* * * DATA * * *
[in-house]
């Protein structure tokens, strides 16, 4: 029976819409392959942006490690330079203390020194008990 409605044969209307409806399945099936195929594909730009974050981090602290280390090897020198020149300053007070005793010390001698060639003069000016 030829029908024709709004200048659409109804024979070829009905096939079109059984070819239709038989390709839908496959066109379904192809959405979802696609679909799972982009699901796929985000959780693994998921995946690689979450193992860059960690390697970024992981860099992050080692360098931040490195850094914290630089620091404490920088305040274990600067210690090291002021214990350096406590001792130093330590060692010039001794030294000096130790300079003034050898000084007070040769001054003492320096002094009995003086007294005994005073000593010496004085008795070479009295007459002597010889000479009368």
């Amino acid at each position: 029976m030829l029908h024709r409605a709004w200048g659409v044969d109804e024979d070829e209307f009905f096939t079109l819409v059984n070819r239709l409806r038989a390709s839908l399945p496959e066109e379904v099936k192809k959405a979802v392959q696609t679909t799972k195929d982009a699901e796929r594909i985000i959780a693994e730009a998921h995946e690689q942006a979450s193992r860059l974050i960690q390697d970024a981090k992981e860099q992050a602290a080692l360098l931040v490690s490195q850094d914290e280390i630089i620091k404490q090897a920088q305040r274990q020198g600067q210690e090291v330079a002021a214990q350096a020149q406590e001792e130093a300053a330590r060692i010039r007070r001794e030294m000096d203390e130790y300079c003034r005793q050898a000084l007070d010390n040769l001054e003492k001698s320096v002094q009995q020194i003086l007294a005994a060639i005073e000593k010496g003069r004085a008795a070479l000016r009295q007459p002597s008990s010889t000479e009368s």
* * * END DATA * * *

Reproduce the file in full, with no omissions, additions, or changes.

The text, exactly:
[in-house]
């Protein structure tokens, strides 16, 4: 029976819409392959942006490690330079203390020194008990 409605044969209307409806399945099936195929594909730009974050981090602290280390090897020198020149300053007070005793010390001698060639003069000016 030829029908024709709004200048659409109804024979070829009905096939079109059984070819239709038989390709839908496959066109379904192809959405979802696609679909799972982009699901796929985000959780693994998921995946690689979450193992860059960690390697970024992981860099992050080692360098931040490195850094914290630089620091404490920088305040274990600067210690090291002021214990350096406590001792130093330590060692010039001794030294000096130790300079003034050898000084007070040769001054003492320096002094009995003086007294005994005073000593010496004085008795070479009295007459002597010889000479009368």
């Amino acid at each position: 029976m030829l029908h024709r409605a709004w200048g659409v044969d109804e024979d070829e209307f009905f096939t079109l819409v059984n070819r239709l409806r038989a390709s839908l399945p496959e066109e379904v099936k192809k959405a979802v392959q696609t679909t799972k195929d982009a699901e796929r594909i985000i959780a693994e730009a998921h995946e690689q942006a979450s193992r860059l974050i960690q390697d970024a981090k992981e860099q992050a602290a080692l360098l931040v490690s490195q850094d914290e280390i630089i620091k404490q090897a920088q305040r274990q020198g600067q210690e090291v330079a002021a214990q350096a020149q406590e001792e130093a300053a330590r060692i010039r007070r001794e030294m000096d203390e130790y300079c003034r005793q050898a000084l007070d010390n040769l001054e003492k001698s320096v002094q009995q020194i003086l007294a005994a060639i005073e000593k010496g003069r004085a008795a070479l000016r009295q007459p002597s008990s010889t000479e009368s």